"Would anyone else like to weigh in on the good old days?" asked Harrap, a hashtag #RejLet underneath his orange-tanned face.  The musicians looked more than uncertain for a moment; they were not used to speaking in interviews unless they were given explicit instructions by their agent, a man they had started nicknaming The Cobra for reasons best left to the imagination.

"Michael's not the only one who misses it, at least a little," said Gregory Stuart, the keyboard player.  The long-haired, grinning hedonist in the poster, and almost every one of the band's LPs and CDs had grown into a stressed-out accountant with a receding hairline, but for a moment, a bit of that youthful spirit crossed his face.  "I worked in the Council offices during the day - just simple busy-work that any idiot could do, kept the place tidy and free of trouble, and at night, we set the town on fire... through our music, not literally of course," he stammered, returning to the small, worried man that 5 gigs a week had made him.  Greg smiled a little, and motioned gracefully with his left hand to the other band-members to weigh in.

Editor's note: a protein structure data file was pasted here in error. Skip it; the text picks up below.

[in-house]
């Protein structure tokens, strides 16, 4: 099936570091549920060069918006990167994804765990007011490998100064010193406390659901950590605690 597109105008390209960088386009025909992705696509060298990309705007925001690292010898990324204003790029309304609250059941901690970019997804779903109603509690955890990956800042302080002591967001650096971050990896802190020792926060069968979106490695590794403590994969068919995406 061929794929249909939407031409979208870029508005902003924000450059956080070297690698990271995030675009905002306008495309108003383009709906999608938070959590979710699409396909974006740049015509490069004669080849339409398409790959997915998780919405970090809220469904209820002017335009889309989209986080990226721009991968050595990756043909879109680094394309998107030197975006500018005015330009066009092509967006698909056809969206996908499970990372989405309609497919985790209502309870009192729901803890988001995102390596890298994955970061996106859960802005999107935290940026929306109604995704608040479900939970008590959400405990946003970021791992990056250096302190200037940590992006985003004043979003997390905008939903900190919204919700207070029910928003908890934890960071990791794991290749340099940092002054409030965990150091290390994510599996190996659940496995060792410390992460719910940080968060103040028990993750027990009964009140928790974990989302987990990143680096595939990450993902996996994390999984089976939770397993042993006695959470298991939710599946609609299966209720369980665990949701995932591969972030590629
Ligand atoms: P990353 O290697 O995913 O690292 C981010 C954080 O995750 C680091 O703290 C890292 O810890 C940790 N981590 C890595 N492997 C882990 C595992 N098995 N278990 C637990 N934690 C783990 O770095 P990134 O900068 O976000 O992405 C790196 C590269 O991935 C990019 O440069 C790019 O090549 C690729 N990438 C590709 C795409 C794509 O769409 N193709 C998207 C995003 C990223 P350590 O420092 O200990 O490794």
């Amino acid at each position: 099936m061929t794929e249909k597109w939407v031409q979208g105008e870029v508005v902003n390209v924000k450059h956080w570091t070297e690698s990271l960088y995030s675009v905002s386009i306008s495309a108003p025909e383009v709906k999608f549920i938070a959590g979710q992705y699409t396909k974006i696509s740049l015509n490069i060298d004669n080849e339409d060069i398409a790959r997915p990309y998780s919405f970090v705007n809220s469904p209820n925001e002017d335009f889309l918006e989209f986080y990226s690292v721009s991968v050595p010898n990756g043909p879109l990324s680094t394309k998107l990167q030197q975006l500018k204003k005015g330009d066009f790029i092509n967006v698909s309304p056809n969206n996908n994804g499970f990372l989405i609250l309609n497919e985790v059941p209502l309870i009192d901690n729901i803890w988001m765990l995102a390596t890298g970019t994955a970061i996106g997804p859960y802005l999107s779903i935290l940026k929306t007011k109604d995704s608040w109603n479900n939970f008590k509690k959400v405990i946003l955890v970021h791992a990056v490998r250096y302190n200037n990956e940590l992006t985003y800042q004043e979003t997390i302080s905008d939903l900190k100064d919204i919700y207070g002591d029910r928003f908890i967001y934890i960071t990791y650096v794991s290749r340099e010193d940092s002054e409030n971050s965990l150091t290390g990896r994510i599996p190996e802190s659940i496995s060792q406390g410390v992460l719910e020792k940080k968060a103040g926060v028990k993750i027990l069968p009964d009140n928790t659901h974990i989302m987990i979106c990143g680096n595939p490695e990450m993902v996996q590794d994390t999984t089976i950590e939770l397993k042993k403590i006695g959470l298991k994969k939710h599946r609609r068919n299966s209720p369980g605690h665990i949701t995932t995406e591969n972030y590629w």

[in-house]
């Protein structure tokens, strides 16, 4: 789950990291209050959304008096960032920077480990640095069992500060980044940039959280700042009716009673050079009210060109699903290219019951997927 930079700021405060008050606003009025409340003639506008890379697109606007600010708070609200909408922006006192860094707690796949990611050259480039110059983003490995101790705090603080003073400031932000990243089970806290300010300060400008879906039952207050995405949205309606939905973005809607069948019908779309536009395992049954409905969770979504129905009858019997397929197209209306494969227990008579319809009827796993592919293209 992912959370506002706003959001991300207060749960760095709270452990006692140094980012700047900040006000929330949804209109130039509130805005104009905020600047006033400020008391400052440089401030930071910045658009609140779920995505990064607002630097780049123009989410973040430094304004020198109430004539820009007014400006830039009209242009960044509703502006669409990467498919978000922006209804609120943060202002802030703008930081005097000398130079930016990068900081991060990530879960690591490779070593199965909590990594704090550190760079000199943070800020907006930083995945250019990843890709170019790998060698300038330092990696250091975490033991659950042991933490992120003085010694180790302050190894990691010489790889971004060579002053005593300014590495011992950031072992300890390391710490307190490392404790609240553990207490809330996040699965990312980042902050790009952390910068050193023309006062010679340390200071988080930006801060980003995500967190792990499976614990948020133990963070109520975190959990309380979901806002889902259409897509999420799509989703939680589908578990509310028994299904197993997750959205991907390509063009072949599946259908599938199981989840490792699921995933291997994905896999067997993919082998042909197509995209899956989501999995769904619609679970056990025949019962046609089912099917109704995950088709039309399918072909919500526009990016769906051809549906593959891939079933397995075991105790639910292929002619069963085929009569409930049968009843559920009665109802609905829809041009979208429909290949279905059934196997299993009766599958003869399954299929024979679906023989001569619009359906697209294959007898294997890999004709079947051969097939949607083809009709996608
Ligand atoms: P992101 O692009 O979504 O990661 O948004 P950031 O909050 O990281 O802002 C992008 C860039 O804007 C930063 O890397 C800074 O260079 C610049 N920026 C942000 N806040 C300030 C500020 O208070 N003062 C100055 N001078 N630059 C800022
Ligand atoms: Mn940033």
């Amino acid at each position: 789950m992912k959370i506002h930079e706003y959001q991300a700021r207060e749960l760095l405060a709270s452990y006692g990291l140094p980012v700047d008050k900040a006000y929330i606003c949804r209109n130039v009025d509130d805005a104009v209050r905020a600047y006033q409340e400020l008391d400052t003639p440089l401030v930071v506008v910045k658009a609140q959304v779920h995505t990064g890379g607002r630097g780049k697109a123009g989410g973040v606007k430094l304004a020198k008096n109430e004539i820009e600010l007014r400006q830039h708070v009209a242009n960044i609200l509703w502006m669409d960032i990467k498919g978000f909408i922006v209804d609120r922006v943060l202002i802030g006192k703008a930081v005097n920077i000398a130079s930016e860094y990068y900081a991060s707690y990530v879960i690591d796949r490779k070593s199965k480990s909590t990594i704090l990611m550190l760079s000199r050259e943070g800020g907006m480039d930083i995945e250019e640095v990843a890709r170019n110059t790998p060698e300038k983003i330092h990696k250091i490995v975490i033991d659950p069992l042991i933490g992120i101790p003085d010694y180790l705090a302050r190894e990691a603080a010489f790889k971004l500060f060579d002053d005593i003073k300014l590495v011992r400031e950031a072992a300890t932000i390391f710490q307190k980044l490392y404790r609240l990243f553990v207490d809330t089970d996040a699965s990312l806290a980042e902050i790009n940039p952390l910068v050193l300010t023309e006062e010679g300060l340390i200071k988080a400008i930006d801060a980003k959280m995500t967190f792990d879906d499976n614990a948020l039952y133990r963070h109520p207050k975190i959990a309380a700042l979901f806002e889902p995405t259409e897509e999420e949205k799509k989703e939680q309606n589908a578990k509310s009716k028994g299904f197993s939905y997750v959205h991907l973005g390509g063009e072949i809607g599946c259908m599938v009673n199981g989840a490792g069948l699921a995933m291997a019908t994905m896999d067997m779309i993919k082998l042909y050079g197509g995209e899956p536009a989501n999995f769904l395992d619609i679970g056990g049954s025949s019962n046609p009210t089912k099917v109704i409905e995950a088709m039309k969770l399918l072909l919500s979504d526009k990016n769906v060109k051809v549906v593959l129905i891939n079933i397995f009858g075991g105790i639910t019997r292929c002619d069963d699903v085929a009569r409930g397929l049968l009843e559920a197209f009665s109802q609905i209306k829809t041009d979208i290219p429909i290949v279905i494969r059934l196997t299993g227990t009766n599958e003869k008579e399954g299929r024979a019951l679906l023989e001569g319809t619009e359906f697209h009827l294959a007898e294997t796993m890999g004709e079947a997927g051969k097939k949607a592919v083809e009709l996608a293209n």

"I was in the local police force," said David "Mad Dave" Corran.  He grinned at the camera at this point as if to say yep, I was a policeman, can you believe it? As a man who had been arrested 5 times in 4 countries, this did seem unlikely, but perhaps it explained why he had never served a prison sentence.  "Between me and these two scumbags working in the fire station, it was tough finding the time to be a part of R.L, but we managed it somehow."

Seeing the band lounge on the plush sofas laughing and reminiscing, it was hard to believe, at least for anyone that knew them, that they had been on the show to announce that they were about to split.  The Cobra was watching in the Green Room backstage on a small monitor with sudden interest.  He had been planning all angles for the fallout from their break-up, but never considered the possibility that Harrap, a runner-up for a reality TV show two years previously, would be acting as marriage-guidance counsellor for a band who were on the rocks.